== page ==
Worth The Splurge
Although we ate tastier dishes at other restaurants in town, Hector's is the best value, and their portions are large enough to share. There are only a few dishes offered at this cozy restaurant with only 7 tables. Tastier dishes include the very rich chicken alfredo with homemade pappardelle (Q90) and the grilled duck breast (Q145) (the roasted grapes were insane). Can't vouch for the beef tenderloin, which came out rather tough, or the French beef stew. My mother's is better. If you want a seat, get there early (around 5:30pm) or later in the evening. If you're in Antigua on the weekend, consider forgoing dessert and grabbing a bunelo or atol ( http://bit.ly/zPLGhA) across the street in front of La Merced.
Where to Party
Drinking / Bars / Happy Hours
Food is ok, beer is kind of expensive, but it's worth it because the atmosphere is so great. Cafe No Se is one of those places with carefully-designed spaces where you can sit down and spend a whole evening. Known for the live music (check the Revue's live music calendar to see who is playing --> ( http://bit.ly/wPGUdv) and selection of illegal Mezcal, Cafe No Se is an excellent place to start or end the night in Antigua.
Where to Shop
Arts & Handicrafts
The old El Carmen convent, located on 3a Avenida Norte across from Epicure Restaurant, has a nice selection of arts and handicrafts. Many of the same items you can find in Chichicastenango can be found here with not much variance in price. The best time to go is on the weekends, when the indigenous ladies from Lake Atitlan and neighboring areas arrive to sell their huipiles, cortes, and fajas. The shopping experience at El Carmen is so much better than at the Mercado de Artesanias near the market, where most goods are overpriced and there is not much room for negotiation.
In Guatemala, textiles are unique to the region they come from. At Nim Pot, not only can you buy high quality textiles from every region of the country, but you can also see the dramatic contrast from region to region. Huipiles are hung throughout the store and are labeled by region. This is an excellent place to go to get an idea of what high quality huipiles ( http://bit.ly/zzrths) look like and cost before purchasing them at the market. From the Central Park, head toward the Arch. Nim Pot is just under the Arch on the right.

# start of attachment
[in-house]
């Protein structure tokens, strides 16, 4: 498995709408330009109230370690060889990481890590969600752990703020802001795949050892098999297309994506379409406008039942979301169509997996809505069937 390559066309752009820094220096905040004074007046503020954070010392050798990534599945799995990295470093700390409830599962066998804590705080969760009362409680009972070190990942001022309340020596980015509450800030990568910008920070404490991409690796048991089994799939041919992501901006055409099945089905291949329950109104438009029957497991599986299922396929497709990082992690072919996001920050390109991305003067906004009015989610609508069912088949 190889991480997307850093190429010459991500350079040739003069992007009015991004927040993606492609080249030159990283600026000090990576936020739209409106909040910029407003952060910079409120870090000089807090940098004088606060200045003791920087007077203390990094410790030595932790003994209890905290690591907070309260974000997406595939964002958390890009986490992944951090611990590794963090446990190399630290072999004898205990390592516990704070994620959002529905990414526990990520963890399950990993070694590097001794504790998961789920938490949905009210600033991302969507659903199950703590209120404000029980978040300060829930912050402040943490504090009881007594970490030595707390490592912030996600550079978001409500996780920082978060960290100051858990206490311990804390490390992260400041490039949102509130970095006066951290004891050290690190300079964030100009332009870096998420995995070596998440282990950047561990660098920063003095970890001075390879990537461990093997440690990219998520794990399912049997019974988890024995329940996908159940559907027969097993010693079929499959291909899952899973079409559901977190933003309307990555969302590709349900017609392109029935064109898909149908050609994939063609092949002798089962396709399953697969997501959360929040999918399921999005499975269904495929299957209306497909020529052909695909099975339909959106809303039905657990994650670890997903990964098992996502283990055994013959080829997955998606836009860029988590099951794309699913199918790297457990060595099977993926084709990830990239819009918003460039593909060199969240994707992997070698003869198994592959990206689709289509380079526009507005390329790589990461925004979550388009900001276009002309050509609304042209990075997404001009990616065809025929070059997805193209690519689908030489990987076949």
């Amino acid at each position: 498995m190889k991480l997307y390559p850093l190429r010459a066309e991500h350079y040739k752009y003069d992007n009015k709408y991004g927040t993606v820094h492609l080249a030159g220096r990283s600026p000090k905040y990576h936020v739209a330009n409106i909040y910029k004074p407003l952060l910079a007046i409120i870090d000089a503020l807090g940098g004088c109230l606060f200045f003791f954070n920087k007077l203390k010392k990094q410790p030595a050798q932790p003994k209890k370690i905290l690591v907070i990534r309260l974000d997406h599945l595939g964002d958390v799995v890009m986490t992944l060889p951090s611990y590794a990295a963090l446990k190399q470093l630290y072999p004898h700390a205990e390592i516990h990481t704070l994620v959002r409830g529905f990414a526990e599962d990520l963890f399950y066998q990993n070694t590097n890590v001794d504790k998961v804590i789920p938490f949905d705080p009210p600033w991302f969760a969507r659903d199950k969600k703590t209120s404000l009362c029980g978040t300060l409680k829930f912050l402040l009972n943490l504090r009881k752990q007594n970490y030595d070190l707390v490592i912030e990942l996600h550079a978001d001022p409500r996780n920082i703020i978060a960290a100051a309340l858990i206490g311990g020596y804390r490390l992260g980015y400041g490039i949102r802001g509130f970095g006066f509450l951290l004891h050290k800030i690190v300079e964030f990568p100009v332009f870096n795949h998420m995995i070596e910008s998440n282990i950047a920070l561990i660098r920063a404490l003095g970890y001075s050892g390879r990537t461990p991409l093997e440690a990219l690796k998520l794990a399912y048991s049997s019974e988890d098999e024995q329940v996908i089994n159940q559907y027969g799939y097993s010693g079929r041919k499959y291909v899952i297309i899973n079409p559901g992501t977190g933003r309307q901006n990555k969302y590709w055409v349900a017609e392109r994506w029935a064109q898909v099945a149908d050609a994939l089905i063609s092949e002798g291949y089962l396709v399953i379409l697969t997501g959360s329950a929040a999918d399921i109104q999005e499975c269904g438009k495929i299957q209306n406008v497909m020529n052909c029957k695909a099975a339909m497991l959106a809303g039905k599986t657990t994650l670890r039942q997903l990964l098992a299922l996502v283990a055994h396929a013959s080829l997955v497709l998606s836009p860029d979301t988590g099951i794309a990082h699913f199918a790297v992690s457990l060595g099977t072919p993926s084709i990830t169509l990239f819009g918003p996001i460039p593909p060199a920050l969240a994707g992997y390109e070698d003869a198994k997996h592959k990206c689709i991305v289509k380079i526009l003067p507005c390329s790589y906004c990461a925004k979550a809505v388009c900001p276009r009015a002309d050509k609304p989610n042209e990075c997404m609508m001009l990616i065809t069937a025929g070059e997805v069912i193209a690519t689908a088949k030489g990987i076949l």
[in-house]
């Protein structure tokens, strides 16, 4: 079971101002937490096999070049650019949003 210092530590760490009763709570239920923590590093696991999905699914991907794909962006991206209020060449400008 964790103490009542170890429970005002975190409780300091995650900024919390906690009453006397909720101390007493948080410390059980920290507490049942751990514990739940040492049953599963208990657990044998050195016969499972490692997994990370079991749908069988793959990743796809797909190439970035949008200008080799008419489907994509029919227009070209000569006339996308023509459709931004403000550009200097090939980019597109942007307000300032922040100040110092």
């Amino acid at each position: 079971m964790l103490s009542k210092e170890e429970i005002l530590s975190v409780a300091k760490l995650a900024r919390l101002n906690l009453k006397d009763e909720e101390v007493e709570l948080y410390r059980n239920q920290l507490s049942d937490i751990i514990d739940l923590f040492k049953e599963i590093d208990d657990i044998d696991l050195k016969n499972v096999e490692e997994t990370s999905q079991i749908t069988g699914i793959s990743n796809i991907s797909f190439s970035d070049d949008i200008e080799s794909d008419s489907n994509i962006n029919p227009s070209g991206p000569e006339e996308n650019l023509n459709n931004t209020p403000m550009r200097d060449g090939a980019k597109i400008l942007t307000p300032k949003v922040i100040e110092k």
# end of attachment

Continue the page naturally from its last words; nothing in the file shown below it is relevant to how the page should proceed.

The only direct bus to Panajachel leaves at 7:00am. To catch the bus, head to Alameda Santa Lucia between Calle 4 Poniente and Calle 5 Poniente. It's a strange location as the bus is in a walled parking lot next to Farmacia Batres and across the street from El Tiendas de Pintura Volcan on Calle Principal near the market. For the best views of the lake, sit on the right side of the bus. Expect to pay Q36 pp.
When you cross the border at La Hachadura, there will be buses waiting to take you to Guatemala City or Antigua. The second-class buses (there are no publicos) cost Q45 and take 3 hrs, dropping you off in the town of Esquintla, which is still another hour and a half to Antigua (Q7). Though we didn't try it and can't attest to it, you could try catching a chicken bus to Antigua from Chiquimulilla to save a few quetzales.
Most travel agencies in Antigua can arrange a shuttle to pick you up at your ho(s)tel and drop you off at the international airport in Guatemala City. The trip takes only an hour and costs between $8-10, depending on which agency you go with. It's a quick, comfortable ride (shuttles seat no more than 15 people) and saves you the trouble of having to stay in Guatemala City.
Antigua - Oct 2011
Skip Guatemala City and catch a minivan from the airport to Antigua.
It has really become quite an upscale destination.....clean streets, chic shops, fancy restaurants, and manicured gardens. I suspect this is partly due to the introduction of tour buses full of cruisers on a day tour from their pacific port. Prices have markedly risen over the last decade. Accommodations start at about $15 for a single per night, food starts from $5-$6 and goes up from there. There are reasonable shuttles to surrounding towns and attractions if you wish to avoid the chicken buses.